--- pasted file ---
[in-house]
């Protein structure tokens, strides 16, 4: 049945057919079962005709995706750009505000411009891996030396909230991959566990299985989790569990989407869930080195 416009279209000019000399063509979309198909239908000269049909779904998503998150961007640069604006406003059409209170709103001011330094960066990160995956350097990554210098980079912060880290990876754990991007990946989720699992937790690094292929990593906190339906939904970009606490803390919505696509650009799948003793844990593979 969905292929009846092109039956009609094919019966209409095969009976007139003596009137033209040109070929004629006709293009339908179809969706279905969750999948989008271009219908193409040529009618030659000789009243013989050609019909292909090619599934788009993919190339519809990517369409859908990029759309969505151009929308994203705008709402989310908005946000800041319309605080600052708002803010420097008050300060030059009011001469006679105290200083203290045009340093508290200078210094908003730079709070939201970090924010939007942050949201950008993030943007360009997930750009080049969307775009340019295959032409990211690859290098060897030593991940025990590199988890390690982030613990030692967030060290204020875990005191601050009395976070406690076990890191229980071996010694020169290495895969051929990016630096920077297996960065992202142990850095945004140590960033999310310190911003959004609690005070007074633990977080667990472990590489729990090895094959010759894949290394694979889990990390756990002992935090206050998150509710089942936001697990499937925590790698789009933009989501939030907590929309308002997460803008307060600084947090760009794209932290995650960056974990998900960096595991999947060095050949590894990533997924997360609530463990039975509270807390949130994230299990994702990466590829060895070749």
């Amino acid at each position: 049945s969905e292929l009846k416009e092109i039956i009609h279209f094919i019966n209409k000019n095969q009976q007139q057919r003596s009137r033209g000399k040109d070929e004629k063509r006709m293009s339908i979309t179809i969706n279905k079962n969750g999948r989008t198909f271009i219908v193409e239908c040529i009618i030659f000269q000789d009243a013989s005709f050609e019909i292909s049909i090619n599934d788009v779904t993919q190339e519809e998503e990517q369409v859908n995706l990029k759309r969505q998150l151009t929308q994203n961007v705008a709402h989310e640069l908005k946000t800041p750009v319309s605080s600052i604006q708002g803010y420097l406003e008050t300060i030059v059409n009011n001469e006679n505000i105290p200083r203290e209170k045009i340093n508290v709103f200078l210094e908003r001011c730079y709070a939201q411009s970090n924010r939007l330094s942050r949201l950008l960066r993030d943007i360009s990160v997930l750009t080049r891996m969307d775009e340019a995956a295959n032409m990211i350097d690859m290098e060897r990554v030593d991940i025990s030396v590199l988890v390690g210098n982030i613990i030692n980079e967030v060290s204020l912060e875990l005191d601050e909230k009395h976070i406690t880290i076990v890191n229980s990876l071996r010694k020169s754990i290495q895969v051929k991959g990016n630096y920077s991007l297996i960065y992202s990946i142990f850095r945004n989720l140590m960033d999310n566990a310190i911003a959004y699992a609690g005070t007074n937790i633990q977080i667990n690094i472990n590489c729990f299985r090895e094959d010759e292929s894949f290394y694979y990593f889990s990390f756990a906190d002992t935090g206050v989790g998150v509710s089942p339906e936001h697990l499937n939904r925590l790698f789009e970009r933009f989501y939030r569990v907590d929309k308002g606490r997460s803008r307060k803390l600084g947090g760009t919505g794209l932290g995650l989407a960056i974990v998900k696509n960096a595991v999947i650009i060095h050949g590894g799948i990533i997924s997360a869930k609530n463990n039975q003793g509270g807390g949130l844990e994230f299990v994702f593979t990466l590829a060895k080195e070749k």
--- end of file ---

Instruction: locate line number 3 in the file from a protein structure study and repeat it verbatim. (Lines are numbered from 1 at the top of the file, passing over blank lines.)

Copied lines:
């Amino acid at each position: 049945s969905e292929l009846k416009e092109i039956i009609h279209f094919i019966n209409k000019n095969q009976q007139q057919r003596s009137r033209g000399k040109d070929e004629k063509r006709m293009s339908i979309t179809i969706n279905k079962n969750g999948r989008t198909f271009i219908v193409e239908c040529i009618i030659f000269q000789d009243a013989s005709f050609e019909i292909s049909i090619n599934d788009v779904t993919q190339e519809e998503e990517q369409v859908n995706l990029k759309r969505q998150l151009t929308q994203n961007v705008a709402h989310e640069l908005k946000t800041p750009v319309s605080s600052i604006q708002g803010y420097l406003e008050t300060i030059v059409n009011n001469e006679n505000i105290p200083r203290e209170k045009i340093n508290v709103f200078l210094e908003r001011c730079y709070a939201q411009s970090n924010r939007l330094s942050r949201l950008l960066r993030d943007i360009s990160v997930l750009t080049r891996m969307d775009e340019a995956a295959n032409m990211i350097d690859m290098e060897r990554v030593d991940i025990s030396v590199l988890v390690g210098n982030i613990i030692n980079e967030v060290s204020l912060e875990l005191d601050e909230k009395h976070i406690t880290i076990v890191n229980s990876l071996r010694k020169s754990i290495q895969v051929k991959g990016n630096y920077s991007l297996i960065y992202s990946i142990f850095r945004n989720l140590m960033d999310n566990a310190i911003a959004y699992a609690g005070t007074n937790i633990q977080i667990n690094i472990n590489c729990f299985r090895e094959d010759e292929s894949f290394y694979y990593f889990s990390f756990a906190d002992t935090g206050v989790g998150v509710s089942p339906e936001h697990l499937n939904r925590l790698f789009e970009r933009f989501y939030r569990v907590d929309k308002g606490r997460s803008r307060k803390l600084g947090g760009t919505g794209l932290g995650l989407a960056i974990v998900k696509n960096a595991v999947i650009i060095h050949g590894g799948i990533i997924s997360a869930k609530n463990n039975q003793g509270g807390g949130l844990e994230f299990v994702f593979t990466l590829a060895k080195e070749k």